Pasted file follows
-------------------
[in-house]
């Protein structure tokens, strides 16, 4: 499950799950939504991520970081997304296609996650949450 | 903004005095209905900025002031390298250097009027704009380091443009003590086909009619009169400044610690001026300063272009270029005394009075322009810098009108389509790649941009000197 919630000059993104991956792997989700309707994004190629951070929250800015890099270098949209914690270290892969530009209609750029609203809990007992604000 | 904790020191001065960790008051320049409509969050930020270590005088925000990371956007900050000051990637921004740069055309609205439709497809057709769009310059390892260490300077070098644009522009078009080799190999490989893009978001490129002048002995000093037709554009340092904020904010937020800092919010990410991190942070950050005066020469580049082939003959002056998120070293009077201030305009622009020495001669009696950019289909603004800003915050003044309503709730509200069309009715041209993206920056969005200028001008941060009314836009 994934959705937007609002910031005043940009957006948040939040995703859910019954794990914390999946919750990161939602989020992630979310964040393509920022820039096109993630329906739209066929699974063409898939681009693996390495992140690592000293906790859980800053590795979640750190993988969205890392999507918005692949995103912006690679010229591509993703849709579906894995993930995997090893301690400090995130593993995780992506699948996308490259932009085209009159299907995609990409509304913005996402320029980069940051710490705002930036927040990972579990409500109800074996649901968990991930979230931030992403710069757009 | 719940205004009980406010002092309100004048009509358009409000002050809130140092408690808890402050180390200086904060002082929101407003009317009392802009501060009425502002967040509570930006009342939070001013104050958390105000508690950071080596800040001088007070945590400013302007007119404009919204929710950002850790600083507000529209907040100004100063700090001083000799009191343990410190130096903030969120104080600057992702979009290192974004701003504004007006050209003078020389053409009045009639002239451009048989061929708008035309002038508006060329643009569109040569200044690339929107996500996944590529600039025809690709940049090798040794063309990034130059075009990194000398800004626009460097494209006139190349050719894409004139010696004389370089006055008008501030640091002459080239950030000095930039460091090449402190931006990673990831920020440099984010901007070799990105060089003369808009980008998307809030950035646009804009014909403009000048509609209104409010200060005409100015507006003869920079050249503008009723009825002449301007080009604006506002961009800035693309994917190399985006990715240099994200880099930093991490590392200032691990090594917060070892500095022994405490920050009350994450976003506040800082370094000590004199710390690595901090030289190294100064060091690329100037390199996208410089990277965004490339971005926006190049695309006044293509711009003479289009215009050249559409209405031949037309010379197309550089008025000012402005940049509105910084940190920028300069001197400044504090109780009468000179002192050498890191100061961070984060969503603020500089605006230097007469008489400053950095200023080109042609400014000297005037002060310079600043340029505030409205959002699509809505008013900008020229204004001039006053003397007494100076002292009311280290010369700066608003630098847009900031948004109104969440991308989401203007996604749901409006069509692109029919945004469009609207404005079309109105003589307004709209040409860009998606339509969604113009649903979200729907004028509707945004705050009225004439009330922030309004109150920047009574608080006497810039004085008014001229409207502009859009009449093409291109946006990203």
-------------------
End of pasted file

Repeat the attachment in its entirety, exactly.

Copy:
[in-house]
């Protein structure tokens, strides 16, 4: 499950799950939504991520970081997304296609996650949450 | 903004005095209905900025002031390298250097009027704009380091443009003590086909009619009169400044610690001026300063272009270029005394009075322009810098009108389509790649941009000197 919630000059993104991956792997989700309707994004190629951070929250800015890099270098949209914690270290892969530009209609750029609203809990007992604000 | 904790020191001065960790008051320049409509969050930020270590005088925000990371956007900050000051990637921004740069055309609205439709497809057709769009310059390892260490300077070098644009522009078009080799190999490989893009978001490129002048002995000093037709554009340092904020904010937020800092919010990410991190942070950050005066020469580049082939003959002056998120070293009077201030305009622009020495001669009696950019289909603004800003915050003044309503709730509200069309009715041209993206920056969005200028001008941060009314836009 994934959705937007609002910031005043940009957006948040939040995703859910019954794990914390999946919750990161939602989020992630979310964040393509920022820039096109993630329906739209066929699974063409898939681009693996390495992140690592000293906790859980800053590795979640750190993988969205890392999507918005692949995103912006690679010229591509993703849709579906894995993930995997090893301690400090995130593993995780992506699948996308490259932009085209009159299907995609990409509304913005996402320029980069940051710490705002930036927040990972579990409500109800074996649901968990991930979230931030992403710069757009 | 719940205004009980406010002092309100004048009509358009409000002050809130140092408690808890402050180390200086904060002082929101407003009317009392802009501060009425502002967040509570930006009342939070001013104050958390105000508690950071080596800040001088007070945590400013302007007119404009919204929710950002850790600083507000529209907040100004100063700090001083000799009191343990410190130096903030969120104080600057992702979009290192974004701003504004007006050209003078020389053409009045009639002239451009048989061929708008035309002038508006060329643009569109040569200044690339929107996500996944590529600039025809690709940049090798040794063309990034130059075009990194000398800004626009460097494209006139190349050719894409004139010696004389370089006055008008501030640091002459080239950030000095930039460091090449402190931006990673990831920020440099984010901007070799990105060089003369808009980008998307809030950035646009804009014909403009000048509609209104409010200060005409100015507006003869920079050249503008009723009825002449301007080009604006506002961009800035693309994917190399985006990715240099994200880099930093991490590392200032691990090594917060070892500095022994405490920050009350994450976003506040800082370094000590004199710390690595901090030289190294100064060091690329100037390199996208410089990277965004490339971005926006190049695309006044293509711009003479289009215009050249559409209405031949037309010379197309550089008025000012402005940049509105910084940190920028300069001197400044504090109780009468000179002192050498890191100061961070984060969503603020500089605006230097007469008489400053950095200023080109042609400014000297005037002060310079600043340029505030409205959002699509809505008013900008020229204004001039006053003397007494100076002292009311280290010369700066608003630098847009900031948004109104969440991308989401203007996604749901409006069509692109029919945004469009609207404005079309109105003589307004709209040409860009998606339509969604113009649903979200729907004028509707945004705050009225004439009330922030309004109150920047009574608080006497810039004085008014001229409207502009859009009449093409291109946006990203």